Lack of Response To AIDS Epidemic Protested by Marchers

About 50 people marched recently from the Alameda County Administration Building to the federal building and state offices, ending with speeches in front of Oakland City Hall.  At each location they placed coffins and held “die-ins” reminiscent of the early days of the AIDS epidemic in protest of the lack of governmental response.

“I welcome the protests by African American residents in Oakland,” says Dr. Tony Iton, director of the Alameda County Public Health Department (ACPHD), referring to the march that was held Nov. 18.  “The need for increased funding is exceeded only by the need for greater public awareness of the threat of HIV and AIDS in minority communities.  HIV/AIDS prevention funding in California,” he observed, “is a casualty of the state’s ongoing budget crisis.”“We are struggling to make do with increased case loads, funding cuts, and the wide spread public complacency, due in part to the relative success of the HIV chronic care model,” explained ACPHD Office of AIDS Acting Director Kabir Hypolite.  “More funding is needed to provide services to the increased case load that continues to grow in part because of more HIV infections (particularly in the African American and Latino communities) and because patients are living longer.”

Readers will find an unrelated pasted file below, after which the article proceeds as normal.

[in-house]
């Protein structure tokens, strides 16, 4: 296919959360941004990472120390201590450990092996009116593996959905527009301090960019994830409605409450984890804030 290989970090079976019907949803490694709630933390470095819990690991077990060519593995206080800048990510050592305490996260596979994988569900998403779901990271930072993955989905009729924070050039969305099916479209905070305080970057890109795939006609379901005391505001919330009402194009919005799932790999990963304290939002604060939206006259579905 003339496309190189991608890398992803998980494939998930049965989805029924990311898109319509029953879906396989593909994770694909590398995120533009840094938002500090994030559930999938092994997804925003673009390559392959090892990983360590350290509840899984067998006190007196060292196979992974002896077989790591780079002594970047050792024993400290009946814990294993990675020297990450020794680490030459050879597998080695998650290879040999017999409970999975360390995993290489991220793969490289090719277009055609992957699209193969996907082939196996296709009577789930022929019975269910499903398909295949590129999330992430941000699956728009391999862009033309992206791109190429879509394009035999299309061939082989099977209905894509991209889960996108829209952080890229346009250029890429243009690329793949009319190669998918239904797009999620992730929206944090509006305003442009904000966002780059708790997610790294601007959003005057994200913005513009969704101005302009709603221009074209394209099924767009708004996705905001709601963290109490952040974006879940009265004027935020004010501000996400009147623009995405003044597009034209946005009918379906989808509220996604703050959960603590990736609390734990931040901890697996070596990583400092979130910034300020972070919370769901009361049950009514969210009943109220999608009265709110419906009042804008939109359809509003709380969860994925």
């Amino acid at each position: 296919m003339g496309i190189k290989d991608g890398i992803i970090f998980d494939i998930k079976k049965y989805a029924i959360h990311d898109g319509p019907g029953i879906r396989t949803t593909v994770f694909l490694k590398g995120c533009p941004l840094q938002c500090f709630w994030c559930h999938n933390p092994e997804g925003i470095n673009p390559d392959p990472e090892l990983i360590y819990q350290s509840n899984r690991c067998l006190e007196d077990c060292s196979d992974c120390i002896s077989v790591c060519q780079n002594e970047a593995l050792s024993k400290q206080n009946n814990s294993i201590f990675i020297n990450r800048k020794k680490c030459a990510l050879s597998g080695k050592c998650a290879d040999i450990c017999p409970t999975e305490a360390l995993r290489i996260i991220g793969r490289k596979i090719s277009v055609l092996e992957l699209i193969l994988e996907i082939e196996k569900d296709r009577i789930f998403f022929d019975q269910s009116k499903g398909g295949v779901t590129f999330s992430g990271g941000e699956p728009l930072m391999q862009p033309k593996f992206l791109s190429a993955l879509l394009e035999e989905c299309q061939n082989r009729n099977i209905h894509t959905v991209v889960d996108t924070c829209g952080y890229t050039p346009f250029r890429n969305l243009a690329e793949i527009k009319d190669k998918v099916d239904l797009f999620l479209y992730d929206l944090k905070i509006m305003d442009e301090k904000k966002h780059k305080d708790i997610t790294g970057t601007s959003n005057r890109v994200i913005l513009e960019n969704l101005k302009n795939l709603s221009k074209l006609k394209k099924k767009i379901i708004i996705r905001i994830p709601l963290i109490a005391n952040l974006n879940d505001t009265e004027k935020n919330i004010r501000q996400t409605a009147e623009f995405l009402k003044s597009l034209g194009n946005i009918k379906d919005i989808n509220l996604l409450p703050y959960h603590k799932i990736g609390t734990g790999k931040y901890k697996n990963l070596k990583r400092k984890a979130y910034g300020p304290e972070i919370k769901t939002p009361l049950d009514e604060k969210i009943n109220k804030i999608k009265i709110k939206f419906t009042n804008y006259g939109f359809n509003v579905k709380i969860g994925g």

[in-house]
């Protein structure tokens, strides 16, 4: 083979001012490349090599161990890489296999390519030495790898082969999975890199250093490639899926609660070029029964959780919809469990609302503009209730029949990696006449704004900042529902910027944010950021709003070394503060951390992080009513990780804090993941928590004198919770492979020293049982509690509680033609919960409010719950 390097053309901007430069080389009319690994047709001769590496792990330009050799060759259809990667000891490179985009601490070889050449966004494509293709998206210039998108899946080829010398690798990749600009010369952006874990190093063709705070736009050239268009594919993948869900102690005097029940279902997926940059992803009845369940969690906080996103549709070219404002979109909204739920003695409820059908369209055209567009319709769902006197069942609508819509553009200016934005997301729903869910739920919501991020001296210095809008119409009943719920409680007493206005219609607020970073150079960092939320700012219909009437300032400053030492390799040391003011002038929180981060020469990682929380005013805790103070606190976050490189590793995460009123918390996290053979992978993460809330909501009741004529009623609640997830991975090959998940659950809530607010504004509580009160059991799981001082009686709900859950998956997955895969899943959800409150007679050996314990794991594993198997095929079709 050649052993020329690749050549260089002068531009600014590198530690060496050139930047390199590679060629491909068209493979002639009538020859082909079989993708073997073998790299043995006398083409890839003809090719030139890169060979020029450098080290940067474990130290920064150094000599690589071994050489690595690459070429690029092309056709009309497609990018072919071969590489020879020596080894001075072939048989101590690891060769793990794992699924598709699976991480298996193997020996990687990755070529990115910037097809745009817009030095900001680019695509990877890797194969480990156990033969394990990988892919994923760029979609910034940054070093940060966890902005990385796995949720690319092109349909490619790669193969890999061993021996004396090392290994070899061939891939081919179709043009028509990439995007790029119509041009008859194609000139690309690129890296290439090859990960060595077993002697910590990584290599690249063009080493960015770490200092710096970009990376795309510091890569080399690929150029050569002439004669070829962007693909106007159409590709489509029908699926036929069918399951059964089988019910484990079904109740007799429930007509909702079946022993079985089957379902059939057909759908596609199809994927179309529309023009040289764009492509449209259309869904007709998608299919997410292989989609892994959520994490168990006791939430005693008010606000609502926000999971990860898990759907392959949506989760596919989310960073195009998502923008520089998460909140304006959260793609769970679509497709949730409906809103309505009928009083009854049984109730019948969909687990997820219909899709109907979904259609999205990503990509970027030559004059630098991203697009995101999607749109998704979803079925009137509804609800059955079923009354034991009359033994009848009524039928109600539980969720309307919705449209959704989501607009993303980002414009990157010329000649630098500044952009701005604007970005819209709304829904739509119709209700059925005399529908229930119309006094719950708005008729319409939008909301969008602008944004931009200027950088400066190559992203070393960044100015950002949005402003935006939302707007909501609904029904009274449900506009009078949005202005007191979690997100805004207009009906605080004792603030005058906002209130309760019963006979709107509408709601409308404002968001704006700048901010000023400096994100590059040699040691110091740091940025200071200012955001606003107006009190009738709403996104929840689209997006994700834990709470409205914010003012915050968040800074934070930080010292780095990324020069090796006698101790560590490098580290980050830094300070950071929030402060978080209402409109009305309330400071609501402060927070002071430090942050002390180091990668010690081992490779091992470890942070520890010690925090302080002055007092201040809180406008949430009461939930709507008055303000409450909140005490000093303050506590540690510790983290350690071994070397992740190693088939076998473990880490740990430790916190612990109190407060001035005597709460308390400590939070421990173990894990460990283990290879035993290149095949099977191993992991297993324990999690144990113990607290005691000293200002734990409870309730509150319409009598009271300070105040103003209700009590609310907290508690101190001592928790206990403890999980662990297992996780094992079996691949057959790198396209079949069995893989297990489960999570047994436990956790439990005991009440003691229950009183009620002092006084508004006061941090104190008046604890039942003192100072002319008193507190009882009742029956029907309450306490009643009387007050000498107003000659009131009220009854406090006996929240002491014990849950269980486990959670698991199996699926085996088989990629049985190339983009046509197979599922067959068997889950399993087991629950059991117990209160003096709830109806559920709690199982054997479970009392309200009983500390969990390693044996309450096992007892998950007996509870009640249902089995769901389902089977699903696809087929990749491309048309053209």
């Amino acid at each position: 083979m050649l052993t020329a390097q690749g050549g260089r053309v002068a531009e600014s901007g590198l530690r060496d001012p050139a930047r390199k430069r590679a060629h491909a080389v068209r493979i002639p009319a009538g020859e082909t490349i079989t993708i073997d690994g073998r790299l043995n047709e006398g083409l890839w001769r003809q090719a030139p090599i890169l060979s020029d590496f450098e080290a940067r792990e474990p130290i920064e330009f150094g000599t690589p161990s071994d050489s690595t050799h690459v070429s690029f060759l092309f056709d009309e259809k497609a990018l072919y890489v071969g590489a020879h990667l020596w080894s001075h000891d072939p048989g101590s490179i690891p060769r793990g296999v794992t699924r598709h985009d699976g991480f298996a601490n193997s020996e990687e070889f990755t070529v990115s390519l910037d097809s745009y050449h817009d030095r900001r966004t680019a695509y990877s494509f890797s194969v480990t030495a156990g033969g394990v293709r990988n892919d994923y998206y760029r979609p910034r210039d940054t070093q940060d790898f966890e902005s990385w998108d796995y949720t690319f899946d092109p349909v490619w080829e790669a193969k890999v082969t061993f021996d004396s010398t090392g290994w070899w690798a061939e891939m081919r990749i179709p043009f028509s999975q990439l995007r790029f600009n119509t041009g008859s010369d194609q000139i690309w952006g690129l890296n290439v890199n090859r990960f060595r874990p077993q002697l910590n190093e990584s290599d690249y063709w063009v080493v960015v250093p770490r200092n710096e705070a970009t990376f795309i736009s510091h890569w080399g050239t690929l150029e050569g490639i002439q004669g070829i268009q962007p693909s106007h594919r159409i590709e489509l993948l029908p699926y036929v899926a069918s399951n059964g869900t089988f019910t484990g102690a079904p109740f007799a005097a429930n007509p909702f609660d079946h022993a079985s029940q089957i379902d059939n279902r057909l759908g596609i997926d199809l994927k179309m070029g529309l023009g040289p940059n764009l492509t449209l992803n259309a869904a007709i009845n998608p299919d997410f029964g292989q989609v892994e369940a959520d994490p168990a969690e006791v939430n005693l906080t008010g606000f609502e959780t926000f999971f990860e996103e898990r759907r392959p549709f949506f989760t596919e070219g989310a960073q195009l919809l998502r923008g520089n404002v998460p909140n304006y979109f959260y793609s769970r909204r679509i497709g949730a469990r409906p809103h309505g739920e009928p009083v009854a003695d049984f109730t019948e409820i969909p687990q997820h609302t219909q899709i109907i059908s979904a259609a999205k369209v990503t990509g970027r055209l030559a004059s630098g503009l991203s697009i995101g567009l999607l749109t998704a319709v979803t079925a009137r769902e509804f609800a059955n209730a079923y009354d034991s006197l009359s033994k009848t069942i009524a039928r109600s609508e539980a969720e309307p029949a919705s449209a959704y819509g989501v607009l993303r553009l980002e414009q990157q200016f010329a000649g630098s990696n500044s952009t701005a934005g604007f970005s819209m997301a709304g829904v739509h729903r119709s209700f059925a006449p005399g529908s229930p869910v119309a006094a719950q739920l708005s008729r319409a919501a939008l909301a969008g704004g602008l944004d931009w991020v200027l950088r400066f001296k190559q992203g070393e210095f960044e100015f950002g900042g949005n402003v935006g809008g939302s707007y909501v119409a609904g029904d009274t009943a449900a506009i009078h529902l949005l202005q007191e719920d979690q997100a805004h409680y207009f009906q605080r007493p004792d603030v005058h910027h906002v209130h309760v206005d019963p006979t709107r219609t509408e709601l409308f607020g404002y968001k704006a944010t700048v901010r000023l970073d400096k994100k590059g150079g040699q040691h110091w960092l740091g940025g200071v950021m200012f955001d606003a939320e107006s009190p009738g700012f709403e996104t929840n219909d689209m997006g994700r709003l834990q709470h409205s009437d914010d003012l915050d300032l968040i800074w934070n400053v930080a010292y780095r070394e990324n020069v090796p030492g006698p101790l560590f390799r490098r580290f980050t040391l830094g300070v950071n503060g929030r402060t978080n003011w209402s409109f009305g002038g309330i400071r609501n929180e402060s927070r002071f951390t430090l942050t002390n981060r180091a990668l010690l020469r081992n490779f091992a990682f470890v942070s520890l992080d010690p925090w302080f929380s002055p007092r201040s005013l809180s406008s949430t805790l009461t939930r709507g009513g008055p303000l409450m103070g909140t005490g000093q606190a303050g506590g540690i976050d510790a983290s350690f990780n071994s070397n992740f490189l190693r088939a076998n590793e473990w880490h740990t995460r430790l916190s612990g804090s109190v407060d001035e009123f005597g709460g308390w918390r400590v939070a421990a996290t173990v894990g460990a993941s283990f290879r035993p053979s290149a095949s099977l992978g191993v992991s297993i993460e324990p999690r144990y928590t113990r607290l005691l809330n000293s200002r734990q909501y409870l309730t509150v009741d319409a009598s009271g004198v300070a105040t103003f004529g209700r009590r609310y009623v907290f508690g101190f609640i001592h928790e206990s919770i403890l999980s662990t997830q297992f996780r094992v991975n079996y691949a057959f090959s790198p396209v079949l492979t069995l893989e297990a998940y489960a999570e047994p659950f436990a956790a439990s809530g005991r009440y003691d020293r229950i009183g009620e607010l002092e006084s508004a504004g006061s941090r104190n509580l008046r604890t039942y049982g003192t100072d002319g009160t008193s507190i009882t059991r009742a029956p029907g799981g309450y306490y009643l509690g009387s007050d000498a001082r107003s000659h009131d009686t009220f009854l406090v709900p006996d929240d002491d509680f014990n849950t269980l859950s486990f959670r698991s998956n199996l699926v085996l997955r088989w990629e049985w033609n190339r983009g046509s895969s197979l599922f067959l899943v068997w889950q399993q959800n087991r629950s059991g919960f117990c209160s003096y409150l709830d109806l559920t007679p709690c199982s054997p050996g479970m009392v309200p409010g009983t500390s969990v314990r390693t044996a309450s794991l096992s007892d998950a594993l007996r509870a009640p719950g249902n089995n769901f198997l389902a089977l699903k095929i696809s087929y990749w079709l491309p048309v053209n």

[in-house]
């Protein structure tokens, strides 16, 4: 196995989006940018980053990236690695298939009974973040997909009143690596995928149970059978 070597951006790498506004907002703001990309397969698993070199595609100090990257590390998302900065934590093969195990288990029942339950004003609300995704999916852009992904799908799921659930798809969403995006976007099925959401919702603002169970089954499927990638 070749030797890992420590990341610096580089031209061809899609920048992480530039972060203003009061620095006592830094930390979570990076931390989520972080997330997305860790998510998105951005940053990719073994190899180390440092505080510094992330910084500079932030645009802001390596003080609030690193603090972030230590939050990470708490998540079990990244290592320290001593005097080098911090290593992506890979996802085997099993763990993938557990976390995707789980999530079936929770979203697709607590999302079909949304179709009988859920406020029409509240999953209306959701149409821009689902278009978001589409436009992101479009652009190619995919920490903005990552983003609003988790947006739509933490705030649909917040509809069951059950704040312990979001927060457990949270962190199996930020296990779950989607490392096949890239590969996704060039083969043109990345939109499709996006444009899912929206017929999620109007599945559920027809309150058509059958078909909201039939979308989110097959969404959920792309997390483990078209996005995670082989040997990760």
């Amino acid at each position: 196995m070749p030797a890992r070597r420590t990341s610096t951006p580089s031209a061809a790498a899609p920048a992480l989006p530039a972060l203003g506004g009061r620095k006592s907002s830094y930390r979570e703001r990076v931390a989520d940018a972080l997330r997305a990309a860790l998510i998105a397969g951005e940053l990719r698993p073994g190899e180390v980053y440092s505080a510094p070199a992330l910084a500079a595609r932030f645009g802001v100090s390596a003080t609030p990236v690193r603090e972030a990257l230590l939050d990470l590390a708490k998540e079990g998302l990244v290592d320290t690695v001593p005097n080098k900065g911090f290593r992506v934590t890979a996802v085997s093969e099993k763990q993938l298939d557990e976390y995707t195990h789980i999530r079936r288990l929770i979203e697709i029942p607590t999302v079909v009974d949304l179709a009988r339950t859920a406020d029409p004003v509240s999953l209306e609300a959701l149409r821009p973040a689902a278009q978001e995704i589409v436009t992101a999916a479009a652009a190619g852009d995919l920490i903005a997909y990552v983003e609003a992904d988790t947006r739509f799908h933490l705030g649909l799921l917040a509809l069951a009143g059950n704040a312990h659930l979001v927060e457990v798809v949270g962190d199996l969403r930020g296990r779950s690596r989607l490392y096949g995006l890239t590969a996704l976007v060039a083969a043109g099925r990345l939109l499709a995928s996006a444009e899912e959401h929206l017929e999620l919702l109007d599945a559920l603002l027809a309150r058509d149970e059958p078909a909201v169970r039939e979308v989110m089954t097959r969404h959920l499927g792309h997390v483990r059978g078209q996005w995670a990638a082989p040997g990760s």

Impacted services include ambulatory or outpatient care, case management, oral health, vision, and such support services as emergency housing, food, utilities, and transportation.

This year the Center for Disease Control and Prevention awarded $286,000 to Alameda County for prevention and education activities.  Those funds, earmarked by Congresswoman Barbara Lee, are being directed towards East Oakland residents, particularly African American women, whose HIV infection rates are among the highest in the County.

At risk are African Americans who are disproportionately impacted by HIV/AIDS; men of all ethnic groups who have sex with men; and sexually active young people ages 13-30 who represent a fast-growing component of new HIV infections (roughly 15 percent).

For more information regarding HIV testing and counseling services contact the Alameda County Health Department’s Office of AIDS Administration at (510) 268-7630.